Of all the Circle of Honor members, 514 have been accident-free for 35 or more years, with 68 of those having driven more than 40 years without an accident.

    One of the 68 is Orlando tractor-trailer driver Ginny Odom, who in 2014 became the company’s first female driver to reach 40 years without an accident. As a single mom working in a traditional job role, Ginny’s accomplishment is a testament to her perseverance.

    “I never thought I’d make it to 40 years without an accident,” said Odom. “But it shows you what you can accomplish if you work hard. And the company’s training and methods really work.”

    This year, 50 new inductees are women and 21 additional women have joined the ranks of those with more than 30 years of safe driving. A total of 193 women are in the Circle of Honor.

    UPS began recognizing its safe drivers in 1923. Founder Jim Casey honored the company’s first 5-year safe driver, Ray McCue, in 1928.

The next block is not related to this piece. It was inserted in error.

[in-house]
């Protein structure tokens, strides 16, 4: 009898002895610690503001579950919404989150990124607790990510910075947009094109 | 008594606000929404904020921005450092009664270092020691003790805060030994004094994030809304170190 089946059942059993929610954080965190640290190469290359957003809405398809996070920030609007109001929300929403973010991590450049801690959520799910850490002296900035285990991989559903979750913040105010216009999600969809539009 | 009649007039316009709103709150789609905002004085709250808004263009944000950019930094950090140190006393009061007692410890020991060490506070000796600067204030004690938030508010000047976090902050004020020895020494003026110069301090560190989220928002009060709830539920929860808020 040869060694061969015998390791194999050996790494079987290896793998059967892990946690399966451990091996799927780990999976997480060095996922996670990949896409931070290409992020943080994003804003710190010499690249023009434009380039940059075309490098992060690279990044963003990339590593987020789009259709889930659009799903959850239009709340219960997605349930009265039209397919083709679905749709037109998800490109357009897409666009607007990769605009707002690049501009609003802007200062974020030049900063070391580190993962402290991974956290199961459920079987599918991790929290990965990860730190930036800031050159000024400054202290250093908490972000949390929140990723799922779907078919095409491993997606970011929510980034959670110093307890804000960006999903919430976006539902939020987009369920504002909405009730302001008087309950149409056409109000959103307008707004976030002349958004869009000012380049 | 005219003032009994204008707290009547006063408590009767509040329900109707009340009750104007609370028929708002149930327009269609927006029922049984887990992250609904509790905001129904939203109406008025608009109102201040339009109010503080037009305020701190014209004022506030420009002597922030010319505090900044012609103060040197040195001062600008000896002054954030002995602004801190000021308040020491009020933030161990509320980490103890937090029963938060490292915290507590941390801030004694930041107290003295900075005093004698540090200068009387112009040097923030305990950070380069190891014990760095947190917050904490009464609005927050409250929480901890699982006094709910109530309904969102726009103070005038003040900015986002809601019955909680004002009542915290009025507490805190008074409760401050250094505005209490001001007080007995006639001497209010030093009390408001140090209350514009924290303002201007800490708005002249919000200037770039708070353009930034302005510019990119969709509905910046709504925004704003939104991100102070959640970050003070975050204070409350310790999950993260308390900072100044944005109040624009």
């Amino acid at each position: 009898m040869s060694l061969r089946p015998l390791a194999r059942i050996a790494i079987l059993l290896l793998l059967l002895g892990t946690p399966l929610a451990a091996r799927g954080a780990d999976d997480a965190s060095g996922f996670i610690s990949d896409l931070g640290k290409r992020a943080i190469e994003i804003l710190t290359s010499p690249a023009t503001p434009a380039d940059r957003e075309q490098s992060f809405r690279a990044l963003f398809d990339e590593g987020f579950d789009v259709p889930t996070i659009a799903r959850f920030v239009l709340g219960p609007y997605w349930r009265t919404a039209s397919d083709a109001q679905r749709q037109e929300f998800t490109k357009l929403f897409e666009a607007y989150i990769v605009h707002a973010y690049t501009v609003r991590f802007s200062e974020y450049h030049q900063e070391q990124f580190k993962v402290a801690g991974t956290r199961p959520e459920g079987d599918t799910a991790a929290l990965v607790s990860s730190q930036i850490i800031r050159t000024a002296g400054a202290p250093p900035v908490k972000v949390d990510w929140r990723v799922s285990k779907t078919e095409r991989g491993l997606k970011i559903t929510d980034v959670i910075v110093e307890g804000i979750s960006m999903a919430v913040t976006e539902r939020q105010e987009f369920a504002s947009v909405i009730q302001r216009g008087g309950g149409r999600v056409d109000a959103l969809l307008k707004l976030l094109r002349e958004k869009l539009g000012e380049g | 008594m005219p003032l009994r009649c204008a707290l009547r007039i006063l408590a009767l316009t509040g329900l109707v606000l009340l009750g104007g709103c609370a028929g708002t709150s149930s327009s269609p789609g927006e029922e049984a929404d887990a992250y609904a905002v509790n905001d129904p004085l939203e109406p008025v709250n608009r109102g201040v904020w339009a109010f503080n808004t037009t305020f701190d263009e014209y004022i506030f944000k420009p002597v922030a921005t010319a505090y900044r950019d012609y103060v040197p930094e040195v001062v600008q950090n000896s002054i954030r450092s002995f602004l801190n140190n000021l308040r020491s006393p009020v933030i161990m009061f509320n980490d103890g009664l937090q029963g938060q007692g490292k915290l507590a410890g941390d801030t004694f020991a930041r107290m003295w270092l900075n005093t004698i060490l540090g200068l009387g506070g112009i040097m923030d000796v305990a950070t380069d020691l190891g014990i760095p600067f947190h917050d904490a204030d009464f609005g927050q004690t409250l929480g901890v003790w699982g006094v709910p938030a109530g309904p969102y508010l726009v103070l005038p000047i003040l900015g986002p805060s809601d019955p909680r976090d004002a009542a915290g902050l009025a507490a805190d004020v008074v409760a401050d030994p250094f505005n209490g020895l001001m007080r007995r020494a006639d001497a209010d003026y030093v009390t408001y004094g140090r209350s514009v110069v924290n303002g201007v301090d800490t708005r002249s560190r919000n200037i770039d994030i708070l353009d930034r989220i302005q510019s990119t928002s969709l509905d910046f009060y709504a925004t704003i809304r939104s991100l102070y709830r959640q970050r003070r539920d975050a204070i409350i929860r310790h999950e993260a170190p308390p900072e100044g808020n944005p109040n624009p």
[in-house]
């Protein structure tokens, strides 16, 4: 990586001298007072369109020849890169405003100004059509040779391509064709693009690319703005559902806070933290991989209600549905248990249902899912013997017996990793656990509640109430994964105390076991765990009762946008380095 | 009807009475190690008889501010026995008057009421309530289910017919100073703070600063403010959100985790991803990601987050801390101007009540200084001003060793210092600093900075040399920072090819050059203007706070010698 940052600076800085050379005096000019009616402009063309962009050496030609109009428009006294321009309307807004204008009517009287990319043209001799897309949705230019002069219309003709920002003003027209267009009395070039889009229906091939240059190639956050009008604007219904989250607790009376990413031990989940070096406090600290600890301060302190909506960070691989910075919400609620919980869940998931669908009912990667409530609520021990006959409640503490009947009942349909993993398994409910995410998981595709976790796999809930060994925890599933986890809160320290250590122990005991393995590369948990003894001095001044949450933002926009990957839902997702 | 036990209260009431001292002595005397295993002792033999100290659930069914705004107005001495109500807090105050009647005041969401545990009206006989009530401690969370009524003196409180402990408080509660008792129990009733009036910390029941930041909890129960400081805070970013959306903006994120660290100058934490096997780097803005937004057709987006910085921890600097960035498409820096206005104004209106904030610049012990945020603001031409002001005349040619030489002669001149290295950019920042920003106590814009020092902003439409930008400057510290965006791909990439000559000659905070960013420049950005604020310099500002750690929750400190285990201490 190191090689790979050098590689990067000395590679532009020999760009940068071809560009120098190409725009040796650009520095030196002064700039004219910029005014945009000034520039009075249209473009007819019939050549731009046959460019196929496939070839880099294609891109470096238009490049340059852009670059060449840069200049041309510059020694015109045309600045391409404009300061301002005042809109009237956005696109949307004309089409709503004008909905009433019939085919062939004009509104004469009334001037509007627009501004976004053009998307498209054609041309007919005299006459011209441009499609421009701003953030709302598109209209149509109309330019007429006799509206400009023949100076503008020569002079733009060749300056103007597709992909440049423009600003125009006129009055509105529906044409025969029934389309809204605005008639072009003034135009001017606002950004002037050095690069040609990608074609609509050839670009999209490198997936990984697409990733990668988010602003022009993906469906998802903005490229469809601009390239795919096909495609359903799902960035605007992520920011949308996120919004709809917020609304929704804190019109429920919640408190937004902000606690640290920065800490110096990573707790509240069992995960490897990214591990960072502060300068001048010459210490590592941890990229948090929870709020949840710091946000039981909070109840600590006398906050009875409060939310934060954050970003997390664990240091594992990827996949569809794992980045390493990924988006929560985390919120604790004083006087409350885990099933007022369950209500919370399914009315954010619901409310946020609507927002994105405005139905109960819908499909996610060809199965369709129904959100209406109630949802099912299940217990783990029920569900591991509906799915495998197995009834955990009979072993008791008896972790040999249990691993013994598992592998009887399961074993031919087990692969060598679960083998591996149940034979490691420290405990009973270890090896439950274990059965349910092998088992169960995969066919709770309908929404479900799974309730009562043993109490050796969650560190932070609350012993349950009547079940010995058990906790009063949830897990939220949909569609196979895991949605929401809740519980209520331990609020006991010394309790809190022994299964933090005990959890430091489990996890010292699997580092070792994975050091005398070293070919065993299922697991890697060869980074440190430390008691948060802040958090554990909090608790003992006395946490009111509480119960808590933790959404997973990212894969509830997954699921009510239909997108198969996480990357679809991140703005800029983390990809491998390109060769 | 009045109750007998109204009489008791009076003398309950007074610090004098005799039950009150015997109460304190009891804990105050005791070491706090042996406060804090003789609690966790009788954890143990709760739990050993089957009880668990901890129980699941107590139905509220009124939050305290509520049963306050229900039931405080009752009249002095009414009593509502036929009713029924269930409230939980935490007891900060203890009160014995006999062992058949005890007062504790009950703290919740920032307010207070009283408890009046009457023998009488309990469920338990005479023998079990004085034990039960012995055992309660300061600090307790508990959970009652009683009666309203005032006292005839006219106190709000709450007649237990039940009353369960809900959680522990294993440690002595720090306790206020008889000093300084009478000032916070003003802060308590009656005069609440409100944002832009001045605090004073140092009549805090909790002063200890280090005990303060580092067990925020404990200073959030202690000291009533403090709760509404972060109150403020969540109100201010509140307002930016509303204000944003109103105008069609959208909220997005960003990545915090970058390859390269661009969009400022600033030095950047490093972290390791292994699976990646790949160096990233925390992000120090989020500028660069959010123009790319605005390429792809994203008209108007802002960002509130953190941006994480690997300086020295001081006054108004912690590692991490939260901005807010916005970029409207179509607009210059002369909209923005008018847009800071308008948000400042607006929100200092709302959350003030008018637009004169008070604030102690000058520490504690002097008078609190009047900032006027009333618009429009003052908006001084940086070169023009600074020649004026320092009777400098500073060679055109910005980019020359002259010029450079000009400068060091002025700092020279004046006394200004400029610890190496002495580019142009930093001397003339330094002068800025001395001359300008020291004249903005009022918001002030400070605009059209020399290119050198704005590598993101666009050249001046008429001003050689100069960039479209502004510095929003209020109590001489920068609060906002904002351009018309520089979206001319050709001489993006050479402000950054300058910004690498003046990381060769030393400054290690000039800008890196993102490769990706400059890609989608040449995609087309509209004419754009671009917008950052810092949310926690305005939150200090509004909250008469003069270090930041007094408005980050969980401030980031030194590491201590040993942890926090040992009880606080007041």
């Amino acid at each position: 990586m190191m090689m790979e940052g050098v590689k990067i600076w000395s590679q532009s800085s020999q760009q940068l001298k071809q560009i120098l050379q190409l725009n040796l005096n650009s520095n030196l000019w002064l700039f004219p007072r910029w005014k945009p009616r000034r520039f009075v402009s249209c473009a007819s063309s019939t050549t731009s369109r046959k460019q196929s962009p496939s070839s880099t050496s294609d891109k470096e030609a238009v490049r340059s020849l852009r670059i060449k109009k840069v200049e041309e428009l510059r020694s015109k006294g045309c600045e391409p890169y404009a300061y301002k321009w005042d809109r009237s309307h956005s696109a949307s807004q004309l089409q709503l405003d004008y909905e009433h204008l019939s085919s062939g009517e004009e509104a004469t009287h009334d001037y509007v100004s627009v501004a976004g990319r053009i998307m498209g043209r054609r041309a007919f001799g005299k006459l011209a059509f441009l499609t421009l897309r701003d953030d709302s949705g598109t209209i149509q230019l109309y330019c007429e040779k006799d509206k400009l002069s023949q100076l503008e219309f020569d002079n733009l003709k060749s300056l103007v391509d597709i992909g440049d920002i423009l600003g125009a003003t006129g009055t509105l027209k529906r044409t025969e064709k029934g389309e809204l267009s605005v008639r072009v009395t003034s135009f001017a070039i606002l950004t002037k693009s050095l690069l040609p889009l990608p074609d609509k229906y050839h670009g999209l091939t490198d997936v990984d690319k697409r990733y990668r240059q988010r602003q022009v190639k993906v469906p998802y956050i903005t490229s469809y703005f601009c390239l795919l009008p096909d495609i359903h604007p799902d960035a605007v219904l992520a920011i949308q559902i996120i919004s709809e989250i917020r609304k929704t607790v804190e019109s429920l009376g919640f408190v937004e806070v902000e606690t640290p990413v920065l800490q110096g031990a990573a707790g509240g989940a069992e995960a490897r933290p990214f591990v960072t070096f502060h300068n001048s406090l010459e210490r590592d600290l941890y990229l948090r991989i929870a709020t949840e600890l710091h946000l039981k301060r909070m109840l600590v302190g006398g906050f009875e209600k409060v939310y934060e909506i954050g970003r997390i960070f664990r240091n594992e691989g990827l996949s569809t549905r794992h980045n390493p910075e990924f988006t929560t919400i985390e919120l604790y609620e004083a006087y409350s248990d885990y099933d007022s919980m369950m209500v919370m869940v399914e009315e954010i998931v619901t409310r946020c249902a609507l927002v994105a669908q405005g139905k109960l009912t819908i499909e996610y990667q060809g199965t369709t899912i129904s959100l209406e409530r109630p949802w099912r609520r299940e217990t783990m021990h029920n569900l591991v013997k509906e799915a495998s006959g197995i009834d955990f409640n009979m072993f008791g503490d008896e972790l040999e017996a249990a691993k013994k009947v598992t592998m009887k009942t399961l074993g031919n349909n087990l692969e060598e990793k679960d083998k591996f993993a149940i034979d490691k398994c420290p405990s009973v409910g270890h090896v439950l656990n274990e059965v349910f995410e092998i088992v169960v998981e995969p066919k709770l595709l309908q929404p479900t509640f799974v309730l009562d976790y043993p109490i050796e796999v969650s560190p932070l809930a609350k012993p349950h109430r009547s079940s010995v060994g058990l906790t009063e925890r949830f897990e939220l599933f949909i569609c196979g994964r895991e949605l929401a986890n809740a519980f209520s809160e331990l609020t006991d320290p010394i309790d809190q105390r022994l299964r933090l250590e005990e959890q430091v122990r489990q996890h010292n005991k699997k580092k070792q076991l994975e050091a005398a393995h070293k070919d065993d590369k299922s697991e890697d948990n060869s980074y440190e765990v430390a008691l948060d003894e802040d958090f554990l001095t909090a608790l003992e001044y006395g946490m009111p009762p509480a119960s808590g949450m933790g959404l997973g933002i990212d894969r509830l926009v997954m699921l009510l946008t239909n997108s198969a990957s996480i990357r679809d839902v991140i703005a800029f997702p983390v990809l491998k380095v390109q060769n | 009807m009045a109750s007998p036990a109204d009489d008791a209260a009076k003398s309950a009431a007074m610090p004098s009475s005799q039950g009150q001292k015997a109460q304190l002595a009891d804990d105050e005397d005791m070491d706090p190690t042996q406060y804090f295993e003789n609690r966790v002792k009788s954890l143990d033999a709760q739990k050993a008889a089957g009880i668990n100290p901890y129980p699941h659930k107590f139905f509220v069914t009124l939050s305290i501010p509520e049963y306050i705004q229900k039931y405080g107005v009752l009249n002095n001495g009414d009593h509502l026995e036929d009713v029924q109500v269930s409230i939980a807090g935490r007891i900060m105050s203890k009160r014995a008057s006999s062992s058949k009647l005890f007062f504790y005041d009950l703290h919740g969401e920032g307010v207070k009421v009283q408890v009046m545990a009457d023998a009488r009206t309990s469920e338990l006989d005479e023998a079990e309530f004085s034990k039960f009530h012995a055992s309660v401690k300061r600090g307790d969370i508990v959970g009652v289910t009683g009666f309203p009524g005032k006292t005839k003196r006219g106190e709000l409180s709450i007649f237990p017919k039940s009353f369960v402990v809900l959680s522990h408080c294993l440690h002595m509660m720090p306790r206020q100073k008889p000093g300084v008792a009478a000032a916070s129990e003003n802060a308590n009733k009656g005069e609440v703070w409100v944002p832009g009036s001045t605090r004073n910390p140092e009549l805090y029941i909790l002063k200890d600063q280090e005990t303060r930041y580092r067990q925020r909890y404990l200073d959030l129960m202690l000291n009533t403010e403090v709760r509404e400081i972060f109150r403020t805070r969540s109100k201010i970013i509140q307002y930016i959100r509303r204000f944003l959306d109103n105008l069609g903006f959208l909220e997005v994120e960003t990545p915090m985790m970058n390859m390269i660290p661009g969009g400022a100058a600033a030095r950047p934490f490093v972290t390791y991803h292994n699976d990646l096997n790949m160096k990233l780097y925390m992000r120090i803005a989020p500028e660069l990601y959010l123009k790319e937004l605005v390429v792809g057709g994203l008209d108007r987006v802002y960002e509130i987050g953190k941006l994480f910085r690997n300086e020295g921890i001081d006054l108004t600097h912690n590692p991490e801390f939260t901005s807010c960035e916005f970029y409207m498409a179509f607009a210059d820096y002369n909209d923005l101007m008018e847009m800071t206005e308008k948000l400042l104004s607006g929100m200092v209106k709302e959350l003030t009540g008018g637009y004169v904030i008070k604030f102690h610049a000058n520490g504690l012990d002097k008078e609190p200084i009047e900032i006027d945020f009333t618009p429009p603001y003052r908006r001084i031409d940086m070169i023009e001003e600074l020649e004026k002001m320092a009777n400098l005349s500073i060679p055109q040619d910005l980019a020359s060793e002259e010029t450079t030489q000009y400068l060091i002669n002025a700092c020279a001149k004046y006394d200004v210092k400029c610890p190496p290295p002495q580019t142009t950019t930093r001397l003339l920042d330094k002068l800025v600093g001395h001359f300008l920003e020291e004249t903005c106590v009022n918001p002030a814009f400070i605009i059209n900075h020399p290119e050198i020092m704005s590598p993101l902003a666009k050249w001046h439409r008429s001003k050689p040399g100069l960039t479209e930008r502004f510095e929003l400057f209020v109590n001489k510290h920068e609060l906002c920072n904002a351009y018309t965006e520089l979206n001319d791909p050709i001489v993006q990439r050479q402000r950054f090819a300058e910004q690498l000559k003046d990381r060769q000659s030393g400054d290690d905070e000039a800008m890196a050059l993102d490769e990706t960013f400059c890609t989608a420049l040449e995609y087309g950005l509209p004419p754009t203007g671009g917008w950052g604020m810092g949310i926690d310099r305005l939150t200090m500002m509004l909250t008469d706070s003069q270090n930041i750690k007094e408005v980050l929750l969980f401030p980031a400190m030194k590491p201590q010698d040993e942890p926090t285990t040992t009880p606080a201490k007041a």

The company’s 102,000 drivers worldwide are among the safest on the roads, logging more than 3 billion miles per year and delivering more than 4 billion packages safely.

    Before ever making a delivery, all UPS drivers are taught safe driving methods through the company’s defensive driving platform. The training continues throughout their careers. The company’s UPS Integrad® training school for delivery drivers, and their Driver Trainer School (DTS) for tractor-trailer drivers feature the most rigorous safety training in the industry.